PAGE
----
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Globe In Hand

Quick Guide: Veganism and the Environment

It’s official. The world is at a turning point. Global warming is the biggest risk to the human race and animals. Do you ever wonder what impact you are having as a vegan? Maybe being more eco friendly was a driver to you turning vegan? Well this quick guide will provide you with a high level overview of veganism and the environment. 

Pssst spoiler alert…going vegan is the best thing you can do for the planet! 

Pssst…yes being vegan and eating plants does still result in water consumption, emissions and use of land, but far far less than consuming meat and dairy!


Myth Busting

Myth: The growth in veganism is causing more demand for soya and it’s using too much land and causing deforestation.

Untrue. 93% of soya grown, which drives the destruction of forests, is embedded in meat, dairy and fish. If we eat soya directly, it requires much less land and crops for the same amount of protein. (Source via Guardian)

Myth: Vegans eating avocados and foreign fruits are causing more of an issue than animal agriculture.

Untrue. Flying fresh fruit around the world is problematic and we should all aim to eat more food that is seasonal and local. But it’s a combination of vegans and meat-eaters who buy foods that are imported by air. With animal agriculture causing more greenhouse emissions than all transport methods combined (UN report), air miles of avocados is not a bigger issue than animal agriculture.

Myth: Vegan Leather is worse for the planet than Animal Leather.

Untrue. A 2017 report by Copenhagen Fashion Summit confirmed that synthetic leather really is less harmful for the environment in many ways than animal leather- two thirds less in fact! It’s also less harmful for the environment than the production of silk or wool. 

There’s many types of vegan leather (cork, plastic PU, and even pineapple leaves!) and some are better for the environment than others. Cork and other alternatives are better than plastic as they biodegrade quicker and are made from renewable sources. However, any type of vegan leather is still better for the environment than it’s animal counterpart.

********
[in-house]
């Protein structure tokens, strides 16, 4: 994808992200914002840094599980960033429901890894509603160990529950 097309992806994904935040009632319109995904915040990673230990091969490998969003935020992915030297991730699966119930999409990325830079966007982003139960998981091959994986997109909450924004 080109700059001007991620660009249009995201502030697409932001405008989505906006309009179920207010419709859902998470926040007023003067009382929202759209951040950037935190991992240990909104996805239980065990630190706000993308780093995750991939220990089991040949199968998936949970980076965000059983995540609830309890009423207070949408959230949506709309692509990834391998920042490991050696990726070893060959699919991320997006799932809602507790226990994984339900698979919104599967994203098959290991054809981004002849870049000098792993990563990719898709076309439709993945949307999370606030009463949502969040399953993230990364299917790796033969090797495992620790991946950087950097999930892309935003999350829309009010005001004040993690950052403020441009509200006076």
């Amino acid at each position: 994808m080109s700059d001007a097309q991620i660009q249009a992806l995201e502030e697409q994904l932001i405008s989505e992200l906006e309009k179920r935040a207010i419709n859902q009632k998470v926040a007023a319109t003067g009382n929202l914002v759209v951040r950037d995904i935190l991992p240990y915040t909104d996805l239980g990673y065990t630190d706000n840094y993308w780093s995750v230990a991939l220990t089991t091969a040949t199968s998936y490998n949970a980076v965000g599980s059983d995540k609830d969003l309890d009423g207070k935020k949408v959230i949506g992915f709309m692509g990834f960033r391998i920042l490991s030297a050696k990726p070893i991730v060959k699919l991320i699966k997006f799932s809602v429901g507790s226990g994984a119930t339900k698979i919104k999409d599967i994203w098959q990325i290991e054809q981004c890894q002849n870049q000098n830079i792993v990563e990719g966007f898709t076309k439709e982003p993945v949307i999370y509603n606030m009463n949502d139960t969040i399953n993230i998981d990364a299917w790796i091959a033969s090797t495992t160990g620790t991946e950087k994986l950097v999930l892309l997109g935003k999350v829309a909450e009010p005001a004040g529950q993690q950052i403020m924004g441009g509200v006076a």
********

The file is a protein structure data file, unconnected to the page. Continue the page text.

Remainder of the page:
10 Quick Facts about Animal Agriculture & The Environment

  • Animal Agriculture causes approximately 18% of all greenhouse gases (that’s the same as all types of transport on the planet combined). (Source UN)
  • 70% of previous Amazon rainforest is currently used for pastures and growing animal feed. (Source FAO)
  • In comparison to an average meat-eater, a vegan lifestyle…
  • The most comprehensive report on the damage of farming (University of Oxford study, June 2018)  looked at 40,000 farms in 119 countries and found:
    • ‘A vegan diet is probably the single biggest way to reduce your impact on planet Earth, not just greenhouse gases, but global acidification, eutrophication, land use and water use’
    • Cutting meat and dairy from your diet could reduce an individual’s carbon footprint from food by 73%
    • Animal farming provides 18% of calories but is responsible for 60% of agriculture’s greenhouse emissions
    • If the world turned vegan global farmland could be reduced by 75%, freeing up land previously deforested, causing mass wildlife extinction
  • A plant-based diet cuts use of land by a whopping 76%. (Source via The Guardian)
  • 60% of global biodiversity loss is down to meat-based diets which put huge strain on Earth’s resources. (Source WWF) 

So veganism really is great for the planet! However, before you all leave this article thinking that as vegans we are complete saints, there is always more work to be done! We still need to make better choices to keep supporting our lovely planet. More ways to level up your eco-warrior game… 

  • Choose seasonal and local food more often
  • Choose eco-friendly, sustainable retailers
  • Avoid fast fashion
  • Avoid disposable items when there are alternatives
  • Reduce use of plastic
  • Re-using, re-cycling and reduce waste
  • Aim for carbon-neutral companies

Inspired to know more about the planet and what’s in our products? Have a look at the Quick Guide to Sulphates and Other Controversial Ingredients.

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